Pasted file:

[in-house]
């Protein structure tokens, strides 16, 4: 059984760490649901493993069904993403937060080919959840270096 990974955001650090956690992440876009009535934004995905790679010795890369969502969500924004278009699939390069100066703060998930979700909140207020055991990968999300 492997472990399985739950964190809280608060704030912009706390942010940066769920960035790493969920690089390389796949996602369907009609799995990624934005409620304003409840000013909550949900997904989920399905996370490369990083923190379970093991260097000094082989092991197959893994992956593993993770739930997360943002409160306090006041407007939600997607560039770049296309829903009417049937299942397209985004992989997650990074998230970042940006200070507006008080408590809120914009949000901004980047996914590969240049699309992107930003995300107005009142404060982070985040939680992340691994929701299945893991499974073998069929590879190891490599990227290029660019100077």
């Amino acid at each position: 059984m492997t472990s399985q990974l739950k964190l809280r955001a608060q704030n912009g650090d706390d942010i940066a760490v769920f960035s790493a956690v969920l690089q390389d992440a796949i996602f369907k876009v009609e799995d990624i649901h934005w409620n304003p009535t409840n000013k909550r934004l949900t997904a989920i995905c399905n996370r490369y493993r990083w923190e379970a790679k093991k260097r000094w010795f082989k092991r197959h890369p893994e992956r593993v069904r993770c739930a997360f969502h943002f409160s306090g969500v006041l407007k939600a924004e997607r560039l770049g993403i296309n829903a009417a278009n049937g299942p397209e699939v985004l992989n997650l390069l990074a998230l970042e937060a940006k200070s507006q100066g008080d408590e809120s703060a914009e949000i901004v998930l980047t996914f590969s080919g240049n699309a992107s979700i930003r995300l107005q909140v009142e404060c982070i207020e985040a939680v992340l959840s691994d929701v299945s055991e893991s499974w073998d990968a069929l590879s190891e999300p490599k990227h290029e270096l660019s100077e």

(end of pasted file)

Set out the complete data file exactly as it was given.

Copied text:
[in-house]
């Protein structure tokens, strides 16, 4: 059984760490649901493993069904993403937060080919959840270096 990974955001650090956690992440876009009535934004995905790679010795890369969502969500924004278009699939390069100066703060998930979700909140207020055991990968999300 492997472990399985739950964190809280608060704030912009706390942010940066769920960035790493969920690089390389796949996602369907009609799995990624934005409620304003409840000013909550949900997904989920399905996370490369990083923190379970093991260097000094082989092991197959893994992956593993993770739930997360943002409160306090006041407007939600997607560039770049296309829903009417049937299942397209985004992989997650990074998230970042940006200070507006008080408590809120914009949000901004980047996914590969240049699309992107930003995300107005009142404060982070985040939680992340691994929701299945893991499974073998069929590879190891490599990227290029660019100077």
């Amino acid at each position: 059984m492997t472990s399985q990974l739950k964190l809280r955001a608060q704030n912009g650090d706390d942010i940066a760490v769920f960035s790493a956690v969920l690089q390389d992440a796949i996602f369907k876009v009609e799995d990624i649901h934005w409620n304003p009535t409840n000013k909550r934004l949900t997904a989920i995905c399905n996370r490369y493993r990083w923190e379970a790679k093991k260097r000094w010795f082989k092991r197959h890369p893994e992956r593993v069904r993770c739930a997360f969502h943002f409160s306090g969500v006041l407007k939600a924004e997607r560039l770049g993403i296309n829903a009417a278009n049937g299942p397209e699939v985004l992989n997650l390069l990074a998230l970042e937060a940006k200070s507006q100066g008080d408590e809120s703060a914009e949000i901004v998930l980047t996914f590969s080919g240049n699309a992107s979700i930003r995300l107005q909140v009142e404060c982070i207020e985040a939680v992340l959840s691994d929701v299945s055991e893991s499974w073998d990968a069929l590879s190891e999300p490599k990227h290029e270096l660019s100077e």